Lake Clark, Sixmile Lake and their tributaries are sockeye salmon producing systems. K'q'uya, or sockeye salmon, is the primary fish species used by Nondalton residents for subsistence. Pre-spawning sockeye salmon are harvested in Newhalen River, Alexie Creek, Sixmile Lake, and Tazimina River from late June through late July, and at various locations in Lake Clark from late July through the middle of August. Spawned out sockeye salmon, calledgh'elica or redfish, are generally taken from August through October in the Tazimina River, Kijik River, and on beaches and streams tributary to Lake Clark.




An older woman wearing a white ball-cap, blue jacket and waterproof, yellow apron cutting fish on a wet wooden table.
Gladys Evanoff cuts salmon at her fish camp on the Newhalen River.

National Park Service photograph, Dan Young

Harvest Mehods

Before the introduction of commercially manufactured gill nets, people used a vari­ety of methods to harvest salmon and other freshwater fish. Seines were used to catch salmon; spears to harvest redfish; and fish traps to capture salmon, trout, whitefish, grayling and pike. Pete Koktelash related that before gill nets were widely available, salmon were caught using fish traps in Alexie Creek, Old Kijik, and Kijik Lake. Andrew Balluta described a weir used near a fish camp at Kijik Lake for capturing fish: . . . they put a fence across the creek, they get fish in there. Fish go up in there and every­body go down there and get whatever fish they need (Stickman et al. 2003:20).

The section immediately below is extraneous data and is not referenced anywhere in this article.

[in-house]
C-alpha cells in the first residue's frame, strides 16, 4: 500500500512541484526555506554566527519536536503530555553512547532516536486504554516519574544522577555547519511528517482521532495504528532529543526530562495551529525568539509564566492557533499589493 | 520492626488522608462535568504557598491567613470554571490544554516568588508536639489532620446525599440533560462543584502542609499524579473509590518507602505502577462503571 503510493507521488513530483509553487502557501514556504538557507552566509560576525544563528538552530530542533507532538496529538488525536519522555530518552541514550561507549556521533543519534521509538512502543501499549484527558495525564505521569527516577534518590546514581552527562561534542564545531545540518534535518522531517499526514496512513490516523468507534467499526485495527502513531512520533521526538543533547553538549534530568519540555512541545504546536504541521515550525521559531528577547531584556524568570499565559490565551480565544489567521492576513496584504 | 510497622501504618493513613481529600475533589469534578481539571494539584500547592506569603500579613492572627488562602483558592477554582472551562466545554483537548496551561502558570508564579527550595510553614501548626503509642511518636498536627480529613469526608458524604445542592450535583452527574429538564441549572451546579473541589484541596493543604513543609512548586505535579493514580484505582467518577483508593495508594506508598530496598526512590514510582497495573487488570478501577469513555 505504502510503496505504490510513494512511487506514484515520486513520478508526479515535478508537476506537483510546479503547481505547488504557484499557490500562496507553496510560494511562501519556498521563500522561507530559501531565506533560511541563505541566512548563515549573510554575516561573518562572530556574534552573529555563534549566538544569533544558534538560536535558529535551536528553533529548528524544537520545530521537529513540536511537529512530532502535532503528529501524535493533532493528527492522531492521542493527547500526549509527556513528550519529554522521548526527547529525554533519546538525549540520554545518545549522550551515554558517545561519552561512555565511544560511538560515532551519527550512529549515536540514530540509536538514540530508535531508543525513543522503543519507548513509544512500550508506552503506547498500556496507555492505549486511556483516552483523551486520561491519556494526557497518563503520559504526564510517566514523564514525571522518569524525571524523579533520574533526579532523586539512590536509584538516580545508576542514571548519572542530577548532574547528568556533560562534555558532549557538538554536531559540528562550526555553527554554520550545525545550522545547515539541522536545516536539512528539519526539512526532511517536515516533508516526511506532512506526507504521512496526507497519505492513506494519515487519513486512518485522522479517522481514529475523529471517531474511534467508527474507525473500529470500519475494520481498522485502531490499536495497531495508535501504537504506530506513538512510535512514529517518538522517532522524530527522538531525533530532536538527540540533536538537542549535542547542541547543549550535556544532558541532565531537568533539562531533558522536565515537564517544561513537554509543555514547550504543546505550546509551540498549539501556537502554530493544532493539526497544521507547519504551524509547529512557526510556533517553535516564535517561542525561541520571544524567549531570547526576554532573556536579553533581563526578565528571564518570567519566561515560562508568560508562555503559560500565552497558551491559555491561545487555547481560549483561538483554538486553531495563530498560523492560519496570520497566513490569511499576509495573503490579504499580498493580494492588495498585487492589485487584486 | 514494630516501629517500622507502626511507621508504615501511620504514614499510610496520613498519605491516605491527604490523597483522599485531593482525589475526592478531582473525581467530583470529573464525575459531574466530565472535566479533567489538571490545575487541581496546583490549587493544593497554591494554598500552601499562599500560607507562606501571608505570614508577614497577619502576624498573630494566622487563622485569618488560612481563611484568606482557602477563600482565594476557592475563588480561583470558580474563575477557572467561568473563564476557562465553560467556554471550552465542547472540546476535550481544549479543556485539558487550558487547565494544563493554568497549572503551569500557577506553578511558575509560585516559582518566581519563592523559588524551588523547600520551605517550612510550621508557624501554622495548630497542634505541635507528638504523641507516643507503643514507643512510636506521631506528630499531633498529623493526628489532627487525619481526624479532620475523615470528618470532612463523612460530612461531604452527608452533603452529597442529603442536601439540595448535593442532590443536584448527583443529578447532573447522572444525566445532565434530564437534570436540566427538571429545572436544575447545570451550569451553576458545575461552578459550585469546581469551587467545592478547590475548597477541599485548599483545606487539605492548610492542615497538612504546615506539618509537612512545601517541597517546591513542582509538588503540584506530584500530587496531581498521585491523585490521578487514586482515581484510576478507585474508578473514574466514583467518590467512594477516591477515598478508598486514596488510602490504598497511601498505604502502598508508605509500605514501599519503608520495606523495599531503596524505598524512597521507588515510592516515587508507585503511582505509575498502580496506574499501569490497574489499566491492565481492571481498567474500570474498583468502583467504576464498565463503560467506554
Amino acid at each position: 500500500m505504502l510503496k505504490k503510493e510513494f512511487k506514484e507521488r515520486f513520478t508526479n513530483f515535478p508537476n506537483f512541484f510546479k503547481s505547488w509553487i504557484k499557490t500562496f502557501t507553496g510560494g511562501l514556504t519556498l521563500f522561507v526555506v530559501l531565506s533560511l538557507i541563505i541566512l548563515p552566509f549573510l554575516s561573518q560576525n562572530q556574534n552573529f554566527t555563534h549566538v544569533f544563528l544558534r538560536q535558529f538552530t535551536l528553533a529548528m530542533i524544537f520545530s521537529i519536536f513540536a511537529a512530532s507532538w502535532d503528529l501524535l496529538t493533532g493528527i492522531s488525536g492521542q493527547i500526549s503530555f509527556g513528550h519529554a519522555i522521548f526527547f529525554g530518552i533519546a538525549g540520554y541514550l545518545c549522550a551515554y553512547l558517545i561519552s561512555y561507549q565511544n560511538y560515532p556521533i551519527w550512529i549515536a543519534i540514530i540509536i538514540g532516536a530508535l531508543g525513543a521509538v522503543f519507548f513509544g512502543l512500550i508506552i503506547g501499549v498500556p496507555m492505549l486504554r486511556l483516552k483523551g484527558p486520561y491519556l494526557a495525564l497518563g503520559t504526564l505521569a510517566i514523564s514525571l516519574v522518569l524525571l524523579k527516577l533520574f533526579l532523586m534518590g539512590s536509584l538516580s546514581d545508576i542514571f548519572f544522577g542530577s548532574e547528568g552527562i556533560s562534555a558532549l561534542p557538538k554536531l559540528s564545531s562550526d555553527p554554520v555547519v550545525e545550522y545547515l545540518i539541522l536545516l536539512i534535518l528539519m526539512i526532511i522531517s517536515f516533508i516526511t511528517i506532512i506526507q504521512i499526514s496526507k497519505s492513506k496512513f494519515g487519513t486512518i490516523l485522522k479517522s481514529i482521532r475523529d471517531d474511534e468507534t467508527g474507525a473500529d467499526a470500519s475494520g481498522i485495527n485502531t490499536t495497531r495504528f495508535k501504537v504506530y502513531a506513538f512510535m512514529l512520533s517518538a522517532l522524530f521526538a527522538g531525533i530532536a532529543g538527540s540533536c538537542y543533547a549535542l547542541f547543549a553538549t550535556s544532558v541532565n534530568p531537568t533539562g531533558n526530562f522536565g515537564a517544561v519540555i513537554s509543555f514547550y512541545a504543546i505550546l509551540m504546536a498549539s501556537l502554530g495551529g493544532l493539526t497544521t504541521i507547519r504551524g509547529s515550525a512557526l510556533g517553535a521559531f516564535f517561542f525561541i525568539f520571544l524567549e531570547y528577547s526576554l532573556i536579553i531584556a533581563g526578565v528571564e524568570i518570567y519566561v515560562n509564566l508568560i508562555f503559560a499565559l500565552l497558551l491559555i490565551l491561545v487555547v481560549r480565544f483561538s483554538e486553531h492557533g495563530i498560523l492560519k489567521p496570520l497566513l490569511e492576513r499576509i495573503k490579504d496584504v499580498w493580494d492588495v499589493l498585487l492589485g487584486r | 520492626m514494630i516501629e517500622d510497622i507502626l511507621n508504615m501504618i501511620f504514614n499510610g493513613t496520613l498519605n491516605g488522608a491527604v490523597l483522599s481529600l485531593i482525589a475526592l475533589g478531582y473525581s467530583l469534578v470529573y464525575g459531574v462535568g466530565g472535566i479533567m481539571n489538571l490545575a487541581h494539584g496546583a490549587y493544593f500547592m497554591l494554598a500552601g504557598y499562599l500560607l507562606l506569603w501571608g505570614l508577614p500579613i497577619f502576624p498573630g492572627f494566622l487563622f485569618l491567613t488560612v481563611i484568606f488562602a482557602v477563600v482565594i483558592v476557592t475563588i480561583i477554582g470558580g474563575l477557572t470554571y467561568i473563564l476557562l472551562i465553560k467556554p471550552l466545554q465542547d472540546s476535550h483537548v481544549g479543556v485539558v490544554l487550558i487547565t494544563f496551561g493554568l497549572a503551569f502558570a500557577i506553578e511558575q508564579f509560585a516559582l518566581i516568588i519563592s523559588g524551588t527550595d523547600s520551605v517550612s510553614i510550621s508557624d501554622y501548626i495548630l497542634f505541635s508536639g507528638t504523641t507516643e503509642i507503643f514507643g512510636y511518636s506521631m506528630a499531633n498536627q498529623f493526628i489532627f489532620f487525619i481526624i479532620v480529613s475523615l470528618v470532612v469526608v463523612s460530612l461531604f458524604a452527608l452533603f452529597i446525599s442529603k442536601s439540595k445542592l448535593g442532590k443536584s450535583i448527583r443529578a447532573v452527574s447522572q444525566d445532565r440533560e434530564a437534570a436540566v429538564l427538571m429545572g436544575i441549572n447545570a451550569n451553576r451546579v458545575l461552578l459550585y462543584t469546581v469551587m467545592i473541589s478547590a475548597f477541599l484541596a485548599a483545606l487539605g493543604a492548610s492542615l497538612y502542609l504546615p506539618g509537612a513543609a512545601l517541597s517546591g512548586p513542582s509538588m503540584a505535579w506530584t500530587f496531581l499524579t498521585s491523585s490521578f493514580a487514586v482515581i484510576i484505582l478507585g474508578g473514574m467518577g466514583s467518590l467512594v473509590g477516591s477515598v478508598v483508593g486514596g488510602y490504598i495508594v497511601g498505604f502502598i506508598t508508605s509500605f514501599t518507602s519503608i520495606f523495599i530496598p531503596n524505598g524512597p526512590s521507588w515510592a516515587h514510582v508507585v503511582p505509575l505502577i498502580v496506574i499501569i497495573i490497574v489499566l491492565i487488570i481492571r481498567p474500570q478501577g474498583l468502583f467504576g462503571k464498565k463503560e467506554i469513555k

In 1959, the State of Alaska banned the use of fish traps for subsistence and commercial fishing (Colt 1999). Seines are another gear type traditionally used for har­vesting salmon that are no longer allowed under current State of Alaska fisheries regulations. Gladys Evanoff summarized the concerns expressed by many Nondalton residents: Seining is best way I think. Better than setting [gill] net. You don't waste fish. Just get what you want (Stickman et al. 2003:21). Many residents regard seining as a more efficient and less wasteful fishing method-it does not bruise the fish, is non­lethal, and excess fish can be released.

Harvest Amounts

The amount of fish harvested for sub­sistence use has greatly declined over the decades, primarily due to the fact that dog teams are no longer a major form of land transportation. In the 1940s, most Nondalton households kept dog teams, which required up to 50 bundles (one bun­dle equals 40 fish), or 2000 salmon, for the year (Ellanna and Balluta 1992). According to Andrew Balluta, as recently as 15 years ago, families put up 20 to 25 bundles per household. Now, he says, people put up fewer. Based on the harvests reported, respondents had a harvest average between five and sixteen bundles.